Friday, November 28, 2003

Bushwhacked at Thanksgiving

President Bush is getting a lot of play for his surprise two hour visit to Baghdad International Airport, and the lapdog media are playing up the extreme risk of the President's trip, as if Presidents have never taken dangerous journeys before.

Not to disparage Mr. Bush, because is was nice to see him visiting the troops, and without the usual smirk on his face. The soldiers cheered raucously for their President, but one wonders how much cheering they'll do when they realize how badly they've been screwed by Bush's cutbacks in the Veteran's Administration. And sadly, I wonder how many of our men and women in uniform will never come home.

Presidents have visited the troops in wartime before.

The one who took the most risk was also the most vulnerable, physically. In January and December 1943, Franklin Roosevelt visited troops in Africa and Europe, traveling through U-boat infested waters by warship, and hostile skies in an unpressurized plane without the fancy gadgetry Bush had access to. There was even an assassination plot against FDR in Casablanca which was, fortunately, foiled. Roosevelt didn't cocoon himself at an airport, but actually visited troops in the field, pinning medals, handing out promotions, and comforting injured troops in the hospital. On the way, he told General Eisenhower that he would be in charge of Operation Overlord and informed the Germans that the Allies would accept nothing less than unconditional surrender.

And when he got back to Washington, he pushed through legislation ensuring that those who served would be genuinely rewarded, both medically and through the GI Bill of Rights.

Not bad for a guy who couldn't walk.

Saturday, November 22, 2003

A Sad Anniversary

Today is the 40th anniversary of President John Kennedy's murder. One can speculate how different the 1960s would have been had JFK not been killed, just as one can wonder if Reconstruction would have gone differently had Lincoln not been shot (maybe) or if the Cold War would have been avoided had Franklin Roosevelt lived longer (probably not). But I cannot help the thought that Kennedy's premature death robbed this country of much of its optimism.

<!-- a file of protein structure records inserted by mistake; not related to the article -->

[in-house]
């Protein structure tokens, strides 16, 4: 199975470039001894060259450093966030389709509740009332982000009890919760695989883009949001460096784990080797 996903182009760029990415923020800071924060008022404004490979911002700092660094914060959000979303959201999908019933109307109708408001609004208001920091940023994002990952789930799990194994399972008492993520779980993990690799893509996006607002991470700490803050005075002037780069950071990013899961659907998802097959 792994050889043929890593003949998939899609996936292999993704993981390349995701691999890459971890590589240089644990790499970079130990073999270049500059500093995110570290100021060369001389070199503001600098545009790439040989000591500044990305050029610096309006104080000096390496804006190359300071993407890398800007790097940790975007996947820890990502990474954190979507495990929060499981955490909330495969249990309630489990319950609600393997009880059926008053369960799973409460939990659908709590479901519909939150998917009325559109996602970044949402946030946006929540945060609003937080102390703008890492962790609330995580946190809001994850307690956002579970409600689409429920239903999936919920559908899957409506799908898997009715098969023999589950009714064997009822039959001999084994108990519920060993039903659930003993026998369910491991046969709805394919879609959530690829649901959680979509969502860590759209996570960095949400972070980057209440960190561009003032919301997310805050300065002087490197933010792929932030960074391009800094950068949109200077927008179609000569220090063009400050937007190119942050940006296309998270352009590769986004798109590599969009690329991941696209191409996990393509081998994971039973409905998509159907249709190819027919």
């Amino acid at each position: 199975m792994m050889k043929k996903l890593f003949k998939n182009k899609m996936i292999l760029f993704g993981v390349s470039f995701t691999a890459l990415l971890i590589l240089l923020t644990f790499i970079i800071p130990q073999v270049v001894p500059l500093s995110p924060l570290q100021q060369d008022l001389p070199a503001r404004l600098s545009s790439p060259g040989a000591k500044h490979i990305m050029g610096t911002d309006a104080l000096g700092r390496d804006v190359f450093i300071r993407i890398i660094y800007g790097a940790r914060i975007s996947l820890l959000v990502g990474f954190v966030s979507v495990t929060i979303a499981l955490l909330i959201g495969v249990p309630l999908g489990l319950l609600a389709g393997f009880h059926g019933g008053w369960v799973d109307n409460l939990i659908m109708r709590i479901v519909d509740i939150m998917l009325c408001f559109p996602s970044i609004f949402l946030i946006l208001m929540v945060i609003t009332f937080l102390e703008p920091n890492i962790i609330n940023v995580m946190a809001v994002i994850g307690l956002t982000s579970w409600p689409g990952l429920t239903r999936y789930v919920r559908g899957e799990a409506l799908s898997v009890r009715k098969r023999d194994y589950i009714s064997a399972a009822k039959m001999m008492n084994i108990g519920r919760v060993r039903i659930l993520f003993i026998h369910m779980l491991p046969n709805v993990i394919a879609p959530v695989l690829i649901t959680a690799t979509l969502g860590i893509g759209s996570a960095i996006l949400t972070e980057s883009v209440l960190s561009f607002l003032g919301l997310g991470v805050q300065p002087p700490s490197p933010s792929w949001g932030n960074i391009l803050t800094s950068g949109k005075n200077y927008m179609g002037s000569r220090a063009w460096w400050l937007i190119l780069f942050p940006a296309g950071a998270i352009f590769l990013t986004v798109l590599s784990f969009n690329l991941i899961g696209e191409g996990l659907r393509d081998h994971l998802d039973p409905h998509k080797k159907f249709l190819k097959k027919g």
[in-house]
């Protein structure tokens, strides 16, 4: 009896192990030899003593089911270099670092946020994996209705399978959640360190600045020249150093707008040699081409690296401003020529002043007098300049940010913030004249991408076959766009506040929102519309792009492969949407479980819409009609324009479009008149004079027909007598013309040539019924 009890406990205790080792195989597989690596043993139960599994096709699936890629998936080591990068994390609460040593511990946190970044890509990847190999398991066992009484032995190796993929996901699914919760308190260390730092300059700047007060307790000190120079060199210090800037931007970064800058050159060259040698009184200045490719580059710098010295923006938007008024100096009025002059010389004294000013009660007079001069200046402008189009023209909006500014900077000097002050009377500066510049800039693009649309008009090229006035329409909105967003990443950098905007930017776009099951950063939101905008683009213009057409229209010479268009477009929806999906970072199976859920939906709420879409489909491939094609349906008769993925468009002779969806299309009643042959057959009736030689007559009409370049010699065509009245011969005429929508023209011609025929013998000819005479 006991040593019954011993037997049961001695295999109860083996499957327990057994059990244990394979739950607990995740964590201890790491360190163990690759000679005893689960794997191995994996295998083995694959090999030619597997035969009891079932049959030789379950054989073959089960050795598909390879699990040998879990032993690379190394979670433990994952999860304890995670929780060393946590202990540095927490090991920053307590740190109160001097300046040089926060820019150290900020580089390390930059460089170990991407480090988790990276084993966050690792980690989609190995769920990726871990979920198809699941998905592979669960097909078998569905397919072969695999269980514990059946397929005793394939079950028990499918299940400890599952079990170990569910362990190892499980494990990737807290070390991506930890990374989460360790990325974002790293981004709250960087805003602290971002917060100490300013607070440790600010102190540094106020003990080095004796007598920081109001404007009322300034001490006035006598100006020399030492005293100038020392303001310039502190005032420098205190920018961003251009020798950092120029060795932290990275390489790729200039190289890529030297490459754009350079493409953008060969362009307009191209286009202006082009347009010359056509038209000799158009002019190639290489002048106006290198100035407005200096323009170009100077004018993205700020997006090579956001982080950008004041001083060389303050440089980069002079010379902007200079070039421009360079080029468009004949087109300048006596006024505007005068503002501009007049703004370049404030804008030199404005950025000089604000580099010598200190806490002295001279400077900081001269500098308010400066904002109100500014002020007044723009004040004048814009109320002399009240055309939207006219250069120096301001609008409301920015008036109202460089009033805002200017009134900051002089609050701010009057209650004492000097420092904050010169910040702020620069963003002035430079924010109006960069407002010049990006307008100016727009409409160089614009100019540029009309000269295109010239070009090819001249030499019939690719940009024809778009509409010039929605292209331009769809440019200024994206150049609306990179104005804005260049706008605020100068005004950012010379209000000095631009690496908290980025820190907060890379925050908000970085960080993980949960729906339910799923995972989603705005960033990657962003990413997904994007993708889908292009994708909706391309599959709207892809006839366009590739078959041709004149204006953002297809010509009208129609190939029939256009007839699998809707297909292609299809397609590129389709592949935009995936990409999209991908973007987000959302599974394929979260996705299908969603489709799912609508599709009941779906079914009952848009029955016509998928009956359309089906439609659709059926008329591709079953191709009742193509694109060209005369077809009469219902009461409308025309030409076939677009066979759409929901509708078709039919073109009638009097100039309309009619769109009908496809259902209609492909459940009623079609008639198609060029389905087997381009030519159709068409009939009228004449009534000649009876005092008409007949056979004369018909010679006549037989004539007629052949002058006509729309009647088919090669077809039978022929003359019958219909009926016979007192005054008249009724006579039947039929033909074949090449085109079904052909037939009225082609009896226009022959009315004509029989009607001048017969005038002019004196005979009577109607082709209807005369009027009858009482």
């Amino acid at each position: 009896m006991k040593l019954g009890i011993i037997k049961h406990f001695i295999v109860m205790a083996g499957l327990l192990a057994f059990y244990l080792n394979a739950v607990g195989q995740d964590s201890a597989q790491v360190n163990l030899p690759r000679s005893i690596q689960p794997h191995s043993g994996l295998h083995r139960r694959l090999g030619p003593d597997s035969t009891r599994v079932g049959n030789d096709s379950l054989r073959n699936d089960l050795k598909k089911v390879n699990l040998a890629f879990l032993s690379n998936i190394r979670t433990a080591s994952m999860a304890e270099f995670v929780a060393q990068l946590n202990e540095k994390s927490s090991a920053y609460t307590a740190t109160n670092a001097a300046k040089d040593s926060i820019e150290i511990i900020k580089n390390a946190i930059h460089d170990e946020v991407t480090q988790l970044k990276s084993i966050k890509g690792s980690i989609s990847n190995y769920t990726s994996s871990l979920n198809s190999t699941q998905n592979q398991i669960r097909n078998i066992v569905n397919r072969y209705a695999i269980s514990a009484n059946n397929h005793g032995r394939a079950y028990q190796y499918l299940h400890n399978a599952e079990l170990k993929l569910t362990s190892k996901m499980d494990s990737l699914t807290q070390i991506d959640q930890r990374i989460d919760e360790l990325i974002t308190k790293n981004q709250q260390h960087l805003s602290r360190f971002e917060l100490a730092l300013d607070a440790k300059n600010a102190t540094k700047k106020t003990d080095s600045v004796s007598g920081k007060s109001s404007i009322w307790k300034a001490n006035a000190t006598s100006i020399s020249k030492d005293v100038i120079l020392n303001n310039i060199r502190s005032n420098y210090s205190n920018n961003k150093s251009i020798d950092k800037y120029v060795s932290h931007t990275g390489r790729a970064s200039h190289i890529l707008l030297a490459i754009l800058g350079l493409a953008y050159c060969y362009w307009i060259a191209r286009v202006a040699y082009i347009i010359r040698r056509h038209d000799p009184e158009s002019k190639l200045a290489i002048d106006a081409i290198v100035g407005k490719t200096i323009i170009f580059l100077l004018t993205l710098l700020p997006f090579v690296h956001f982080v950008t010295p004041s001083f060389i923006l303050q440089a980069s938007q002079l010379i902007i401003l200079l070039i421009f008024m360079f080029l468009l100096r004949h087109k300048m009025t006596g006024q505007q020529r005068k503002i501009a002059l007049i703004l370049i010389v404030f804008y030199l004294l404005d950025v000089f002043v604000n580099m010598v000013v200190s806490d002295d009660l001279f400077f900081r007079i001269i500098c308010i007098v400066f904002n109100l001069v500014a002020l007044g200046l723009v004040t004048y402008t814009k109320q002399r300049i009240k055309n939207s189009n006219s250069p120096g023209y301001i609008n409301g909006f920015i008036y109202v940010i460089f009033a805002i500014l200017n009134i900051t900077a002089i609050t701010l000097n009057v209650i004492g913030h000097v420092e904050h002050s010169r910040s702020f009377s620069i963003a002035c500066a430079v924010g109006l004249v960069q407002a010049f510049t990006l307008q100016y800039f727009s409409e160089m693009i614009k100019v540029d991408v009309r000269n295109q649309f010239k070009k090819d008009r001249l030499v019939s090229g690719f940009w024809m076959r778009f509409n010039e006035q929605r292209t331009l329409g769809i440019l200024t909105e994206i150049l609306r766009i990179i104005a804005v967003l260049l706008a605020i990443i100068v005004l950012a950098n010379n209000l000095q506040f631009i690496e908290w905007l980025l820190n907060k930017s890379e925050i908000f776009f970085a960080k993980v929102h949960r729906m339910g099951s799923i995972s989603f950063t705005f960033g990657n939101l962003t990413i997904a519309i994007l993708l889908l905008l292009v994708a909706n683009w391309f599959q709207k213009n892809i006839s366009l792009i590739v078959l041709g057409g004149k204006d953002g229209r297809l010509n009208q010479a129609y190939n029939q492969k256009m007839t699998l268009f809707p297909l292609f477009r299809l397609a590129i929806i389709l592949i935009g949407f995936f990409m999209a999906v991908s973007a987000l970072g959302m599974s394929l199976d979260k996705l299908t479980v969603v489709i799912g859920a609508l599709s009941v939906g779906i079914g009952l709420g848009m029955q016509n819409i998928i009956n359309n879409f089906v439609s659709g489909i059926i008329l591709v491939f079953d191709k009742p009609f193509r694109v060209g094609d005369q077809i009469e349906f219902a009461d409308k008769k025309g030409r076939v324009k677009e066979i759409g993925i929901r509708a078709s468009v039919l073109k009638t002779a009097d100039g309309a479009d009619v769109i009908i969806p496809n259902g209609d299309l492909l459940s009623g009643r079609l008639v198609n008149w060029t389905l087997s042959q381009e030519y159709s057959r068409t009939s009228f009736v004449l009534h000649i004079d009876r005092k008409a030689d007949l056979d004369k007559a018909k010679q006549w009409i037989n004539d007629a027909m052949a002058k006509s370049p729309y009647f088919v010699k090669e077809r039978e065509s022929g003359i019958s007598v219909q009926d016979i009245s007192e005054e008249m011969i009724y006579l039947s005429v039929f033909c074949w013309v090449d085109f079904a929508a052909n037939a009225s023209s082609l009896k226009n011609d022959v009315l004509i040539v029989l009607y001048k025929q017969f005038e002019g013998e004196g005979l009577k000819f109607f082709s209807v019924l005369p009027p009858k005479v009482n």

I had not yet been born, yet today I feel very deeply a sense of mourning. I think the country was substantively damaged by JFK's assassination, a wound which was re-opened and worsened by the murders or Martin Luther King and Robert Kennedy in 1968.

For what it's worth, I firmly belive that Lee Harvey Oswald acted alone. None of the conspiracy theories, nearly all of which contradict each other, have been able to come up with the conclusive evidence (if you will, "the smoking gun") which would prove a conspiracy.

It's unfortunately true that JFK, like many people of note, hid a seamier side. But it's equally true that JFK possessed a rare wit, grace under pressure, and a cool headedness which got the country through perilous times. One shudders to think how George W. Bush would have handled the Cuban Missle Crisis.

Tuesday, November 18, 2003

The pope will see you now, unless you're gay.

"The current pope ... will send emissaries to terrorists, he will meet with a man who tried to assassinate him. But he has not and will not meet with openly gay Catholics. They are, to him, beneath dialogue. His message is unmistakable. Gay people are the last of the untouchables. We can exist in the church only by silence, by bearing false witness to who we are." -- Gay Catholic journalist Andrew Sullivan writing in The New York Times, Oct. 19.

Wednesday, November 5, 2003

2003 Election Roundup

The Cleveland Heights Domestic Partner issue passed by a 10% margin! This means that both Gay and Straight unmarried partners there can register and apply for property rights, employment benefits, and hospital visitation rights. Cleveland Heights is the first municipality in the nation to pass such a measure by referendum. Thank you, Cleveland Heights!

And to those who opposed it: if you don't like living in a progressive community, why don't you go live somewhere else, like Alabama?

The Lakewood West End development project was defeated by the narrowest of margins: 39 votes. I must confess to having very mixed feelings about this one. Lakewood is totally built up, with no land available for development unlike, say, Avon Lake. Their infrastructure is outdated and in need of repair, their tax base is inadequate. However, the way the developers and Mayor Madeline Cain shoved this proposal down the citizens' throats was inexusable, undemocratic and an affront to private property rights. The designaton of homes along the West End as "blighted" merely because they didn't have an attached garage and enough bathrooms was ridiculous--the mayor's own home fit the "blighted" description. Frankly, if there's any part of Lakewood that needs to be redeveloped, it's the area along the Eastern border of the city. But that's a discussion for another time.

Also in Lakewood, Madeline Cain was defeated in her bid for reelection, doubtless fallout from her endorsemet of the West End project. And gay city council candidates John Farina and Jeremy Elliot were also defeated.